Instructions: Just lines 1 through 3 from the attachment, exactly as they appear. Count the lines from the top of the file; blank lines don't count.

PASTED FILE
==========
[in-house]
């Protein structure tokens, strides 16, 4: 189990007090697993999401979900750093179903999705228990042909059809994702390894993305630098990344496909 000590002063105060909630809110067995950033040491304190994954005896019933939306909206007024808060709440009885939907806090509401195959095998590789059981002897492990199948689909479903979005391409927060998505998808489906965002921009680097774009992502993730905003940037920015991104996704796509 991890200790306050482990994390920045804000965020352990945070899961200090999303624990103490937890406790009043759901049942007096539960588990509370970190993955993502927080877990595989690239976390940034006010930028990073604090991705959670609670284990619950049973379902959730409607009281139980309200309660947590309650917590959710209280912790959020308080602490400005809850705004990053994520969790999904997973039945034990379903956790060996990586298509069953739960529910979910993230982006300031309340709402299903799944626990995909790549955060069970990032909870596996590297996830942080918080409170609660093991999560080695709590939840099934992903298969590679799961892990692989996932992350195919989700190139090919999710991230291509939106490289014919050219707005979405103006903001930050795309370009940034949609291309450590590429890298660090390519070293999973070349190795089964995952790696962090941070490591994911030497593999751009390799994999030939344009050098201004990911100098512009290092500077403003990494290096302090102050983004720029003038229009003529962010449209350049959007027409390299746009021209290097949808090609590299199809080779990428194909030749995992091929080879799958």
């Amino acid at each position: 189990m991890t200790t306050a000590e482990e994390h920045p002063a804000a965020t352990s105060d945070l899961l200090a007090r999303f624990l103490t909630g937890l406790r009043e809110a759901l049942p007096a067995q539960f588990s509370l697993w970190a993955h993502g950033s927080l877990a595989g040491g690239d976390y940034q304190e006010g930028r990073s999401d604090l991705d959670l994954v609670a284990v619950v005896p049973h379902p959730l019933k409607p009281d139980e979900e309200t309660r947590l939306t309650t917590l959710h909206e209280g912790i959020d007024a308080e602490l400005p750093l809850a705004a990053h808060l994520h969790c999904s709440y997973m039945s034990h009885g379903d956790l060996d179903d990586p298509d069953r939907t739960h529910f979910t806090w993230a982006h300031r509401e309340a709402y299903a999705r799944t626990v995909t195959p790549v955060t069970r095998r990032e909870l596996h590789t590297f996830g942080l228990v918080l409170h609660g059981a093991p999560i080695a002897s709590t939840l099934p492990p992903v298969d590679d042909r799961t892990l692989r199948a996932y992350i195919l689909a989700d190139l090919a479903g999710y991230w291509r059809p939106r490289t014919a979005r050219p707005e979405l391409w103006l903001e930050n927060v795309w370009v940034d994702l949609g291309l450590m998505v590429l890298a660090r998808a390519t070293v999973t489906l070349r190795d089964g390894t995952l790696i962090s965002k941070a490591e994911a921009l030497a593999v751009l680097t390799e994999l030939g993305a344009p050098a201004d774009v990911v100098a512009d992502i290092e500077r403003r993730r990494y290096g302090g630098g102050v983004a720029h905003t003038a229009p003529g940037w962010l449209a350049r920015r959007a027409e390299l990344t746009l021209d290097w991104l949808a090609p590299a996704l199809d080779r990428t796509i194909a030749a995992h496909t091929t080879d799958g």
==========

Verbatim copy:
[in-house]
């Protein structure tokens, strides 16, 4: 189990007090697993999401979900750093179903999705228990042909059809994702390894993305630098990344496909 000590002063105060909630809110067995950033040491304190994954005896019933939306909206007024808060709440009885939907806090509401195959095998590789059981002897492990199948689909479903979005391409927060998505998808489906965002921009680097774009992502993730905003940037920015991104996704796509 991890200790306050482990994390920045804000965020352990945070899961200090999303624990103490937890406790009043759901049942007096539960588990509370970190993955993502927080877990595989690239976390940034006010930028990073604090991705959670609670284990619950049973379902959730409607009281139980309200309660947590309650917590959710209280912790959020308080602490400005809850705004990053994520969790999904997973039945034990379903956790060996990586298509069953739960529910979910993230982006300031309340709402299903799944626990995909790549955060069970990032909870596996590297996830942080918080409170609660093991999560080695709590939840099934992903298969590679799961892990692989996932992350195919989700190139090919999710991230291509939106490289014919050219707005979405103006903001930050795309370009940034949609291309450590590429890298660090390519070293999973070349190795089964995952790696962090941070490591994911030497593999751009390799994999030939344009050098201004990911100098512009290092500077403003990494290096302090102050983004720029003038229009003529962010449209350049959007027409390299746009021209290097949808090609590299199809080779990428194909030749995992091929080879799958």
């Amino acid at each position: 189990m991890t200790t306050a000590e482990e994390h920045p002063a804000a965020t352990s105060d945070l899961l200090a007090r999303f624990l103490t909630g937890l406790r009043e809110a759901l049942p007096a067995q539960f588990s509370l697993w970190a993955h993502g950033s927080l877990a595989g040491g690239d976390y940034q304190e006010g930028r990073s999401d604090l991705d959670l994954v609670a284990v619950v005896p049973h379902p959730l019933k409607p009281d139980e979900e309200t309660r947590l939306t309650t917590l959710h909206e209280g912790i959020d007024a308080e602490l400005p750093l809850a705004a990053h808060l994520h969790c999904s709440y997973m039945s034990h009885g379903d956790l060996d179903d990586p298509d069953r939907t739960h529910f979910t806090w993230a982006h300031r509401e309340a709402y299903a999705r799944t626990v995909t195959p790549v955060t069970r095998r990032e909870l596996h590789t590297f996830g942080l228990v918080l409170h609660g059981a093991p999560i080695a002897s709590t939840l099934p492990p992903v298969d590679d042909r799961t892990l692989r199948a996932y992350i195919l689909a989700d190139l090919a479903g999710y991230w291509r059809p939106r490289t014919a979005r050219p707005e979405l391409w103006l903001e930050n927060v795309w370009v940034d994702l949609g291309l450590m998505v590429l890298a660090r998808a390519t070293v999973t489906l070349r190795d089964g390894t995952l790696i962090s965002k941070a490591e994911a921009l030497a593999v751009l680097t390799e994999l030939g993305a344009p050098a201004d774009v990911v100098a512009d992502i290092e500077r403003r993730r990494y290096g302090g630098g102050v983004a720029h905003t003038a229009p003529g940037w962010l449209a350049r920015r959007a027409e390299l990344t746009l021209d290097w991104l949808a090609p590299a996704l199809d080779r990428t796509i194909a030749a995992h496909t091929t080879d799958g």